Jack’s Naughty Bits: Umberto Eco, Come riconoscere un film porno (How To Recognize a Porn Movie When You See One)

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Jack's Naughty Bits

psychotherapists make a big deal of kids seeing their parents screwing. Many a shrink, confronted with my battery of functionality-disabling neuroses, has asked if I ever snuck a peek. No way, man! — at least not that I remember. “Ja,” they note, “not zat you remember. Very interestink.” And then they write in their notebooks. Creepy, that write-in-the-notebook thing, though they were probably just making grocery lists.


For me, the real concern is not seeing your parents having sex, but seeing yourself having sex. That’s what’s fucked up. As John Barth points out in his first novel, The Floating Opera, “If you are young and would live on love; if in the flights of intercourse you feel that you and your beloved are fit models for a Phidias, for a Michelangelo — then don’t, I implore you, be so foolish as to include among the trappings of your love nest a good plate mirror. For a mirror can only reflect what it sees, and what it sees is screamingly funny.” He’s right, of course, it is funny — disastrously so, what with the, in my case, lily-white booty up in the air, the tongue aloll, the arms and legs oh-so akimbo. Sex is a grim reminder that there are spectator sports and there are sports that are better just to play. Despite the success of porn as evidence to the contrary, it is clear that the beast with two backs does a most curious jig. To watch it successfully (pleasantly, that is), you have to divorce the act from the humans involved. The moment of peril comes when you recognize, Oh my god, that’s ME! Yuck! To see copulation with anonymous or at least superhumanly famous participants allows ample abstraction for the indiscriminate sex button to be pushed (like the prostate G-spot that is supposed to make men come automatically), but to know the humans involved is to see sex non-symbolically, to uncover it as the atavistic twitch that it is.


Pornography is thus dependent on a certain distance from the everyday while at the same time reliant on the illusion of realism (or at least the hint of possibility) that encourages the viewer to superimpose her or himself over the protagonists. This need for mundane normalcy is the topic of one of Umberto Eco’s hysterical “Instruzioni per l’uso” (User’s Manuals), short essays he wrote for an Italian magazine on everything from how to avoid infectious diseases to, in this case, how to recognize a porno movie. After reading this, you, like former Supreme Court Justice Stewart, will know porn when you see it.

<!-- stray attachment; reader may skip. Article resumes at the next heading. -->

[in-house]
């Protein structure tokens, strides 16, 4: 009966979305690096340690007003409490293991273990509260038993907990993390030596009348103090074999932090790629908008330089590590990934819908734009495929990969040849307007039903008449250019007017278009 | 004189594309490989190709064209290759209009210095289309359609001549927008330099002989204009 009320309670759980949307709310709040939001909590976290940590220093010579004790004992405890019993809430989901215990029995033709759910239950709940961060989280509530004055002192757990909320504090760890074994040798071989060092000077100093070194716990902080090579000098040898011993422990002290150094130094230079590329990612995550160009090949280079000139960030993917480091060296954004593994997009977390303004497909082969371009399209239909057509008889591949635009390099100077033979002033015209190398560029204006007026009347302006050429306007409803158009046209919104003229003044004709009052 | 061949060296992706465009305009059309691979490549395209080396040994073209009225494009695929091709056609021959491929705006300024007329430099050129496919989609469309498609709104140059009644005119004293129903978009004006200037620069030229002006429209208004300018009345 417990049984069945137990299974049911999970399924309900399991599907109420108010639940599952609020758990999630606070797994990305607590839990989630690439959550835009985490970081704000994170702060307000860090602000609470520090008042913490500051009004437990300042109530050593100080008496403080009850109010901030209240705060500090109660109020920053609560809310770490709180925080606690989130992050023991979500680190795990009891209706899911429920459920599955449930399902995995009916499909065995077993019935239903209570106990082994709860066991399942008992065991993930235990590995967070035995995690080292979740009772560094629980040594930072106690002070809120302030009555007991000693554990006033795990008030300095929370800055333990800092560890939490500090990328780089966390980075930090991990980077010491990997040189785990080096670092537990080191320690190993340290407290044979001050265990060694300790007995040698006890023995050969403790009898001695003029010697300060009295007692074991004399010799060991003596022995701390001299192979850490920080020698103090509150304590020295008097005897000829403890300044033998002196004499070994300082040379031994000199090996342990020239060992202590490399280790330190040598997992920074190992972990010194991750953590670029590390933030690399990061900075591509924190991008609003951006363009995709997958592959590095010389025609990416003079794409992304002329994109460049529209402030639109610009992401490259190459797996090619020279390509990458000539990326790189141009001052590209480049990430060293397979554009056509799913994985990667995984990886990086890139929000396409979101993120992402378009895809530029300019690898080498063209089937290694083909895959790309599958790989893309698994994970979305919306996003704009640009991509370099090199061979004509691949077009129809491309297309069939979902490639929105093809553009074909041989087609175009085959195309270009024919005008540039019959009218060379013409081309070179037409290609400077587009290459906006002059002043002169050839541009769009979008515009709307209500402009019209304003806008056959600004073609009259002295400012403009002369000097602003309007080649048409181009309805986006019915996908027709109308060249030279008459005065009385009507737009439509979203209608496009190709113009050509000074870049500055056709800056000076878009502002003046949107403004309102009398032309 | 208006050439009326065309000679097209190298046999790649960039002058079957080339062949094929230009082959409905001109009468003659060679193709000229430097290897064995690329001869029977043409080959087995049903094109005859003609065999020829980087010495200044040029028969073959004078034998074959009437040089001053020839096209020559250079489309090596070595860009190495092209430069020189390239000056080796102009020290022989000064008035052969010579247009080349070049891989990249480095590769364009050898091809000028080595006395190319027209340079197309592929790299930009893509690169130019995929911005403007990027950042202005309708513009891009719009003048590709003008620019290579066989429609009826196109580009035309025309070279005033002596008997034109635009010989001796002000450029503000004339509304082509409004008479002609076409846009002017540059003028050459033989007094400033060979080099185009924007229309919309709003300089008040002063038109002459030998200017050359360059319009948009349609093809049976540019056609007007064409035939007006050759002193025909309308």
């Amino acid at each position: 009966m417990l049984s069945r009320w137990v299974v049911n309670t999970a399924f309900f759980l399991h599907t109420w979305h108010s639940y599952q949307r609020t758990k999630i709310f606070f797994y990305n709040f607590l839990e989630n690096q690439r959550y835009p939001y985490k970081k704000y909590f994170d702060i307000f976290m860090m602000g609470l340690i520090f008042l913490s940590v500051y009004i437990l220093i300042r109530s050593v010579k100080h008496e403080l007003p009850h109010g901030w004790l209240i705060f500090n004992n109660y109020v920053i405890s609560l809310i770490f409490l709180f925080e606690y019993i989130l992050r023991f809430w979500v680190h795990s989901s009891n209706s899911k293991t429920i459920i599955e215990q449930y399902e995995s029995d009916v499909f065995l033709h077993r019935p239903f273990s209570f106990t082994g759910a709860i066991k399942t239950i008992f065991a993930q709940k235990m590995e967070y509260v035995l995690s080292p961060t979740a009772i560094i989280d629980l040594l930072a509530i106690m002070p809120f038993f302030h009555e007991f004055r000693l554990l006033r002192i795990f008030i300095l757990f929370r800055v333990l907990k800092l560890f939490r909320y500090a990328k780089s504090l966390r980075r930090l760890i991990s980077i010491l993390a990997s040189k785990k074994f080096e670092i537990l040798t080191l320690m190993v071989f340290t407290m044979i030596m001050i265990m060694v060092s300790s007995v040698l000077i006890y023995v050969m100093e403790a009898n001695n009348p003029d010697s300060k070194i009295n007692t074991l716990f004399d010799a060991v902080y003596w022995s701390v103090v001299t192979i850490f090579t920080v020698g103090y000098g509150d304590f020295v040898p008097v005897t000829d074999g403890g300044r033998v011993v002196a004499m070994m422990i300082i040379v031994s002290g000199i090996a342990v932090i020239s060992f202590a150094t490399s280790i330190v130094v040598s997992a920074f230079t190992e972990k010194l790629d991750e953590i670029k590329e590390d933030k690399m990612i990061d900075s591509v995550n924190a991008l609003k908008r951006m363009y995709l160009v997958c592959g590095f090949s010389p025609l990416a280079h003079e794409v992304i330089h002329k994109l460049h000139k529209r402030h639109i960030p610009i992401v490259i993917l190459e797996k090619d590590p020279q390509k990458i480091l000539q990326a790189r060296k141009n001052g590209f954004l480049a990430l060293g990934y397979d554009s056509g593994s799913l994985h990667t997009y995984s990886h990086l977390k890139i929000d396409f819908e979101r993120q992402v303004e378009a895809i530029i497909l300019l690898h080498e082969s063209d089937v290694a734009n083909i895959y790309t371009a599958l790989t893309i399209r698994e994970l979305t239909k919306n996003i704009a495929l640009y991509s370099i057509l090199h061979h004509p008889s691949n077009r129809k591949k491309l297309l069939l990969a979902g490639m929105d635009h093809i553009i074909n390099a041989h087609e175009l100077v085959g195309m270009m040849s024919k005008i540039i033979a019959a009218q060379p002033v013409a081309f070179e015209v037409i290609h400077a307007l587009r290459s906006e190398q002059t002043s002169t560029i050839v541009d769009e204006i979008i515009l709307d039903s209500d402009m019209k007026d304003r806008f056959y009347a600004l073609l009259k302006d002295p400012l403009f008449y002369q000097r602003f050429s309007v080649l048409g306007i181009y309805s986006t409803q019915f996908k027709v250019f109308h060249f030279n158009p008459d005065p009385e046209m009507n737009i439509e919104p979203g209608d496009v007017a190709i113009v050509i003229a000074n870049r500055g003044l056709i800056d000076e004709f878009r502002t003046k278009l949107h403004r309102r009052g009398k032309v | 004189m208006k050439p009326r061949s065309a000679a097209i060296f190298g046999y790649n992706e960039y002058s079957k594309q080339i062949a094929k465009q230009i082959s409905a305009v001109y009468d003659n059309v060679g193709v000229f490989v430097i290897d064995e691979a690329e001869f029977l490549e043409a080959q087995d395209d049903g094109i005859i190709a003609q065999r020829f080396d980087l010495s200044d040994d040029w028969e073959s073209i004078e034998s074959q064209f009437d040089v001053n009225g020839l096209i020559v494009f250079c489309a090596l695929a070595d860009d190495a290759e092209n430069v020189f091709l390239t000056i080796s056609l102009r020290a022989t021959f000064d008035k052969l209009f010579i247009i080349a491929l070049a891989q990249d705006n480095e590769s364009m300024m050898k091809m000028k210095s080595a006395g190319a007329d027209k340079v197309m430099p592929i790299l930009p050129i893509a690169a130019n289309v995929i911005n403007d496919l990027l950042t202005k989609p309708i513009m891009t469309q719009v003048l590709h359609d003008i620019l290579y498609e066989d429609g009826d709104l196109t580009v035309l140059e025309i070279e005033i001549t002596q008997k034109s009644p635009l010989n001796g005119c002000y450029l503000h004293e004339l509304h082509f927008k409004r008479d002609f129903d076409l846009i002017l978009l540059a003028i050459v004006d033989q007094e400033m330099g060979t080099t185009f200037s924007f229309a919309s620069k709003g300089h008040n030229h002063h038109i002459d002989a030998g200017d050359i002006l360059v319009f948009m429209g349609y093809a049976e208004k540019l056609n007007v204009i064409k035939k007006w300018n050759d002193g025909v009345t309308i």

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From “Come riconoscere un film porno”

(How To Recognize a Porn Movie When You See One) by Umberto Eco

Translated by Jack Murnighan

I don’t know if you’ve ever happened to see a porn movie. I don’t mean a movie that has some erotic elements, like Last Tango in Paris, for example . . . but a pornographic film, whose one true aim is to bring forth desire from the viewer, from start to finish, in a manner where, other than the various and variable images that evoke said desire, everything else is gratuitous.


Magistrates often have to decide if a movie is purely pornographic or if it has some artistic merit . . . And, as it turns out, there is a criterion that can be used to decide; it is based on a calculation of time wasted . . . Porno movies in order to justify the price of the ticket or videocassette, need to have certain people having sensual relations: men with women, men with men, women with women, women with dogs or horses (I’ll note in passing that there are no porno movies where men have sex with dogs or horses; why?). All this would be fine, except they are full of wasted time.


If Gilbert, in order to rape Gilberta, has to go from the piazza at Cordusio to Buenos Aires, the film shows Gilbert driving, stoplight after stoplight, the length of the trip . . .


The reasons are obvious. A film in which Gilbert did nothing but rape Gilberta, from the front, from behind, from the side, wouldn’t be sustainable, neither for the actors, nor economically for the producer. Nor would it be for the viewer: in order for transgression to work psychologically, it has to take place against a background of normalcy . . .


And thus porno movies are forced to represent everyday life, in a way that the viewer will recognize it. If Gilbert needs to take a bus from A to B, it shows Gilbert taking a bus from A to B.


This annoys the viewer, who would prefer if there were only scenes containing the unspeakable. But that’s an illusion. One wouldn’t be able to withstand an hour and a half of scenes of the unspeakable. The dead time is necessary . . .


And thus, I repeat: if you are in a movie theater, and the time it takes the protagonists to go from A to B is longer than what you would like it to be, then it means the film is a porno.